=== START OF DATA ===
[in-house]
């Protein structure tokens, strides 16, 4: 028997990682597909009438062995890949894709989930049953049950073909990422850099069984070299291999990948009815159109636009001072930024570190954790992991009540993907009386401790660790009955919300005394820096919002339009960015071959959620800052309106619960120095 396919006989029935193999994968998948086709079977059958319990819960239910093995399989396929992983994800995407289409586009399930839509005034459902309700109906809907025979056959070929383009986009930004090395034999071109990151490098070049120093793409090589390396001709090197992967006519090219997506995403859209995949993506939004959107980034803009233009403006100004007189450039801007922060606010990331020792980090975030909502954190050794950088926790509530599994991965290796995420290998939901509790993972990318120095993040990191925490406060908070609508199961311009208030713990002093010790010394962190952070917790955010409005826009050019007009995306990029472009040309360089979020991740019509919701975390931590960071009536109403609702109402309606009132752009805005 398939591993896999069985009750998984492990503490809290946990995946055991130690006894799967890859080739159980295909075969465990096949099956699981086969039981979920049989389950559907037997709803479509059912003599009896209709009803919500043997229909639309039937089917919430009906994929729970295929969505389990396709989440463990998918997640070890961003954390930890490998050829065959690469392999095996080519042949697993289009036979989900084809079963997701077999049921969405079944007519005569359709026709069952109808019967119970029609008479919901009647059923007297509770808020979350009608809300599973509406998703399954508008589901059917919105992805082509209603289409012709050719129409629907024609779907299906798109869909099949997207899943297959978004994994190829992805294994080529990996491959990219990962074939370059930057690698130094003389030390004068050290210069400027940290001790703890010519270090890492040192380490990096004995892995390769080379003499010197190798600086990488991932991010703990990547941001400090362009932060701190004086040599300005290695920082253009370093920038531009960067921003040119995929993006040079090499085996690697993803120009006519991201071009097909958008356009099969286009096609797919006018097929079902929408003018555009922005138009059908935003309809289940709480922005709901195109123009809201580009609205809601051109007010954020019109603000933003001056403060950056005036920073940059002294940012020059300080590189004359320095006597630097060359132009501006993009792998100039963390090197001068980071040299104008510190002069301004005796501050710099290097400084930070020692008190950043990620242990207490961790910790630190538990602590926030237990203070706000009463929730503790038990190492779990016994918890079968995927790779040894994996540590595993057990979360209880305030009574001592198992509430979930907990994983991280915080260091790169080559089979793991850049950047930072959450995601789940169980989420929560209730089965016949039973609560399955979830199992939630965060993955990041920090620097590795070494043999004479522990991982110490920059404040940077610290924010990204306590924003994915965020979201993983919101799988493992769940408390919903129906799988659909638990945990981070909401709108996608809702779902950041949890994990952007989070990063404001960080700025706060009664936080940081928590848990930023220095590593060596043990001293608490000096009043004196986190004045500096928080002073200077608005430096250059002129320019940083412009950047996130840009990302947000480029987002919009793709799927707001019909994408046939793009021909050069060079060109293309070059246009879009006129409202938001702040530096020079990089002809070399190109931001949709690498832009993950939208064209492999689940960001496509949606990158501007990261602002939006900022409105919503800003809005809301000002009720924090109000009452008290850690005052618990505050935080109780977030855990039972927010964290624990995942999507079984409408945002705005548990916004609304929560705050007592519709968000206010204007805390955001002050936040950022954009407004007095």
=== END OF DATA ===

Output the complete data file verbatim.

[in-house]
């Protein structure tokens, strides 16, 4: 028997990682597909009438062995890949894709989930049953049950073909990422850099069984070299291999990948009815159109636009001072930024570190954790992991009540993907009386401790660790009955919300005394820096919002339009960015071959959620800052309106619960120095 396919006989029935193999994968998948086709079977059958319990819960239910093995399989396929992983994800995407289409586009399930839509005034459902309700109906809907025979056959070929383009986009930004090395034999071109990151490098070049120093793409090589390396001709090197992967006519090219997506995403859209995949993506939004959107980034803009233009403006100004007189450039801007922060606010990331020792980090975030909502954190050794950088926790509530599994991965290796995420290998939901509790993972990318120095993040990191925490406060908070609508199961311009208030713990002093010790010394962190952070917790955010409005826009050019007009995306990029472009040309360089979020991740019509919701975390931590960071009536109403609702109402309606009132752009805005 398939591993896999069985009750998984492990503490809290946990995946055991130690006894799967890859080739159980295909075969465990096949099956699981086969039981979920049989389950559907037997709803479509059912003599009896209709009803919500043997229909639309039937089917919430009906994929729970295929969505389990396709989440463990998918997640070890961003954390930890490998050829065959690469392999095996080519042949697993289009036979989900084809079963997701077999049921969405079944007519005569359709026709069952109808019967119970029609008479919901009647059923007297509770808020979350009608809300599973509406998703399954508008589901059917919105992805082509209603289409012709050719129409629907024609779907299906798109869909099949997207899943297959978004994994190829992805294994080529990996491959990219990962074939370059930057690698130094003389030390004068050290210069400027940290001790703890010519270090890492040192380490990096004995892995390769080379003499010197190798600086990488991932991010703990990547941001400090362009932060701190004086040599300005290695920082253009370093920038531009960067921003040119995929993006040079090499085996690697993803120009006519991201071009097909958008356009099969286009096609797919006018097929079902929408003018555009922005138009059908935003309809289940709480922005709901195109123009809201580009609205809601051109007010954020019109603000933003001056403060950056005036920073940059002294940012020059300080590189004359320095006597630097060359132009501006993009792998100039963390090197001068980071040299104008510190002069301004005796501050710099290097400084930070020692008190950043990620242990207490961790910790630190538990602590926030237990203070706000009463929730503790038990190492779990016994918890079968995927790779040894994996540590595993057990979360209880305030009574001592198992509430979930907990994983991280915080260091790169080559089979793991850049950047930072959450995601789940169980989420929560209730089965016949039973609560399955979830199992939630965060993955990041920090620097590795070494043999004479522990991982110490920059404040940077610290924010990204306590924003994915965020979201993983919101799988493992769940408390919903129906799988659909638990945990981070909401709108996608809702779902950041949890994990952007989070990063404001960080700025706060009664936080940081928590848990930023220095590593060596043990001293608490000096009043004196986190004045500096928080002073200077608005430096250059002129320019940083412009950047996130840009990302947000480029987002919009793709799927707001019909994408046939793009021909050069060079060109293309070059246009879009006129409202938001702040530096020079990089002809070399190109931001949709690498832009993950939208064209492999689940960001496509949606990158501007990261602002939006900022409105919503800003809005809301000002009720924090109000009452008290850690005052618990505050935080109780977030855990039972927010964290624990995942999507079984409408945002705005548990916004609304929560705050007592519709968000206010204007805390955001002050936040950022954009407004007095």